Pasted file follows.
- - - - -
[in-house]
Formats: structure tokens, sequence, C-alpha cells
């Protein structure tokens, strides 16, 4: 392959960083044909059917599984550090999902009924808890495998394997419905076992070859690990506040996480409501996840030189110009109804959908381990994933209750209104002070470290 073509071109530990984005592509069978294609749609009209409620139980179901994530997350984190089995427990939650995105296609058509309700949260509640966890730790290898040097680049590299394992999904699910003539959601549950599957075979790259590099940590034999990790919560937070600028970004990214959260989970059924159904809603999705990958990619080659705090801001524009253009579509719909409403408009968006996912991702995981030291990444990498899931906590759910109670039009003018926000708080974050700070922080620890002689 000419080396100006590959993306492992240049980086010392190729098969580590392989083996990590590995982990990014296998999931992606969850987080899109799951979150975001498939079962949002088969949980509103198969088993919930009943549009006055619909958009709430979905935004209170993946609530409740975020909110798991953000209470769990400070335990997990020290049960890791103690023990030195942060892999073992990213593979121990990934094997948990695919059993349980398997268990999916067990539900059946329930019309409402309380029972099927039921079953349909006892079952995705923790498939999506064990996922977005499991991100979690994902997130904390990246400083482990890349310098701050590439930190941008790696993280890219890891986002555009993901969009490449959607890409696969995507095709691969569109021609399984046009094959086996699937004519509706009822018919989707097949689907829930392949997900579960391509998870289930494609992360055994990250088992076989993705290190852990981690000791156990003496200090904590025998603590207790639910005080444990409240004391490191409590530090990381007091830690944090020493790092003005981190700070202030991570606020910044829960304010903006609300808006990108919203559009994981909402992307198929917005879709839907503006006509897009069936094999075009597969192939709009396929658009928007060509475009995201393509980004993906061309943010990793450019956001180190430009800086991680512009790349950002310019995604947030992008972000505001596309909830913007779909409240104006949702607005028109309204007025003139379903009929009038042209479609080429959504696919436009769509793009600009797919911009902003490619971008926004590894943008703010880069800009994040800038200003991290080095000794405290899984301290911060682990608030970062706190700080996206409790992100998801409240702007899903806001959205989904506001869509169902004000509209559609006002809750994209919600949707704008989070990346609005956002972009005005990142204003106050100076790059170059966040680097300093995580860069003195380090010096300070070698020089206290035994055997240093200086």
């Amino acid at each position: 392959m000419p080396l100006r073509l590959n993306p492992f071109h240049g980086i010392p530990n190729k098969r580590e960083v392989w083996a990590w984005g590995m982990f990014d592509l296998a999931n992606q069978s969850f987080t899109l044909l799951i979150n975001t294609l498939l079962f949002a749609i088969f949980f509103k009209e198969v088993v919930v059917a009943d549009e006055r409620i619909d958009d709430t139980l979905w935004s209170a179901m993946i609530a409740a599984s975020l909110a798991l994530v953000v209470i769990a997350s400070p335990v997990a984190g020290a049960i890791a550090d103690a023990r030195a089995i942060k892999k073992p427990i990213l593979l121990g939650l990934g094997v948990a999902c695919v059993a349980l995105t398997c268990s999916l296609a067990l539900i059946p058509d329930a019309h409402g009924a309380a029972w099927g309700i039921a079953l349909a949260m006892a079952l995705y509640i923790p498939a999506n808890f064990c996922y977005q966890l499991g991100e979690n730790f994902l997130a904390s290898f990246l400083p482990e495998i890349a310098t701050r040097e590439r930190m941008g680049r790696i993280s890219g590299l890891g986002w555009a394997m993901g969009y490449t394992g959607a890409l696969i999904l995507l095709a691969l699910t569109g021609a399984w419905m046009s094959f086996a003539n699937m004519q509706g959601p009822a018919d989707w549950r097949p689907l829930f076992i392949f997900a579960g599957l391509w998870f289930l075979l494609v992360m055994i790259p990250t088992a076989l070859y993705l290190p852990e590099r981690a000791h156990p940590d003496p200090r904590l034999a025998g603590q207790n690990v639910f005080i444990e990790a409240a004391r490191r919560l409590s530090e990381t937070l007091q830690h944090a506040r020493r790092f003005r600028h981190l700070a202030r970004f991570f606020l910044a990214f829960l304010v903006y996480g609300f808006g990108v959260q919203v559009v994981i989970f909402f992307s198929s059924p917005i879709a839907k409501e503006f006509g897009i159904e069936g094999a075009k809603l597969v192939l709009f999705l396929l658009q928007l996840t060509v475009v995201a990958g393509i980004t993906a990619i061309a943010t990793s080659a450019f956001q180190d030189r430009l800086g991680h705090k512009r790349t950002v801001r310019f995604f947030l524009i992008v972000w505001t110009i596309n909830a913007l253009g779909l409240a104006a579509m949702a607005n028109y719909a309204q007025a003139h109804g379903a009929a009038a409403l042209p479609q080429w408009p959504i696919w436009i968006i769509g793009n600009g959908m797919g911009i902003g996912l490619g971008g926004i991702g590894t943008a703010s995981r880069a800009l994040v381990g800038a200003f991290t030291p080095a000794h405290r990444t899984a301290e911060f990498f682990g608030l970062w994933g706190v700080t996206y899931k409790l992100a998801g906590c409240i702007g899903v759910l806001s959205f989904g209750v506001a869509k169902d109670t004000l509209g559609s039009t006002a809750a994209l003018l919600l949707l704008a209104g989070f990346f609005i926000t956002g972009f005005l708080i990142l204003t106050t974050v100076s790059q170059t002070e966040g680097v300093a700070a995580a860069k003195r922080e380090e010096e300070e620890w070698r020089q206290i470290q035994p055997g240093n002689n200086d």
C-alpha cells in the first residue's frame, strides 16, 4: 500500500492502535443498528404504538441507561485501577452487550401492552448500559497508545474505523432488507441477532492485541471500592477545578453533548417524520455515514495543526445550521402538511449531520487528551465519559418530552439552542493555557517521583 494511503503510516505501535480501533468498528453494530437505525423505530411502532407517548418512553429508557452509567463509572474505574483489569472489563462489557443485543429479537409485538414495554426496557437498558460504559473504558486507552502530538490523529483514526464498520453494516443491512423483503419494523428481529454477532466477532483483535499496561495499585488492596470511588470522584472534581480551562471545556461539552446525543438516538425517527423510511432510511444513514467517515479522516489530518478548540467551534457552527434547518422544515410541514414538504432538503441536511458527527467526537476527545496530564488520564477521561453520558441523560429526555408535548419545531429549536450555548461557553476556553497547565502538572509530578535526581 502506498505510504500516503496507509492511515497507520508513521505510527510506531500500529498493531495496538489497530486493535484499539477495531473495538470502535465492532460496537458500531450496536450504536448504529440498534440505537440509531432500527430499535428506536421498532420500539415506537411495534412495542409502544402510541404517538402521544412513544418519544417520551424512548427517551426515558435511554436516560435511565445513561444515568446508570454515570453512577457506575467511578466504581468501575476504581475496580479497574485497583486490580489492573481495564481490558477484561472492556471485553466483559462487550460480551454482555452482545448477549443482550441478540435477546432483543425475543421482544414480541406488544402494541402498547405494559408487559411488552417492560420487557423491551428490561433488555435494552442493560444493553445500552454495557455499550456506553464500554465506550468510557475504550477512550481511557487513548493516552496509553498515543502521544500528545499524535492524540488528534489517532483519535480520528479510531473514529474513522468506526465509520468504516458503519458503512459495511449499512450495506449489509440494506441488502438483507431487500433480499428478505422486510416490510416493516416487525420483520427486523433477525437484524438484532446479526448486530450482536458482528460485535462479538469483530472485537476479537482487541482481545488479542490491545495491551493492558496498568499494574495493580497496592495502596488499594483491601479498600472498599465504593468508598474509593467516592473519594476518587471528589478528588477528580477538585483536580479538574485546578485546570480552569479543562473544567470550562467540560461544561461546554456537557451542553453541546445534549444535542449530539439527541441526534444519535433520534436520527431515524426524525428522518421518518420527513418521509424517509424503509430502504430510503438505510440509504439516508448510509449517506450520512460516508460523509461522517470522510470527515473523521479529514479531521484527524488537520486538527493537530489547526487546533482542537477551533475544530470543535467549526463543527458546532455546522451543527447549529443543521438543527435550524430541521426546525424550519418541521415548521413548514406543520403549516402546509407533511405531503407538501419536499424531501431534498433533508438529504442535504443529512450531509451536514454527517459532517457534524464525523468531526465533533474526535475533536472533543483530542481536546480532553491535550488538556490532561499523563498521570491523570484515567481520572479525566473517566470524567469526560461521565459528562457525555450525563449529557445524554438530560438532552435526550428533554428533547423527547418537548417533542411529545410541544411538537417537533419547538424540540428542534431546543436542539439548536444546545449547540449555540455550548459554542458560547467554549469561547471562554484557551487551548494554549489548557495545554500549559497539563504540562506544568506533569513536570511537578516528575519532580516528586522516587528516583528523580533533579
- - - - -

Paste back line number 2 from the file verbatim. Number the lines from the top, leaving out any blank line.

Formats: structure tokens, sequence, C-alpha cells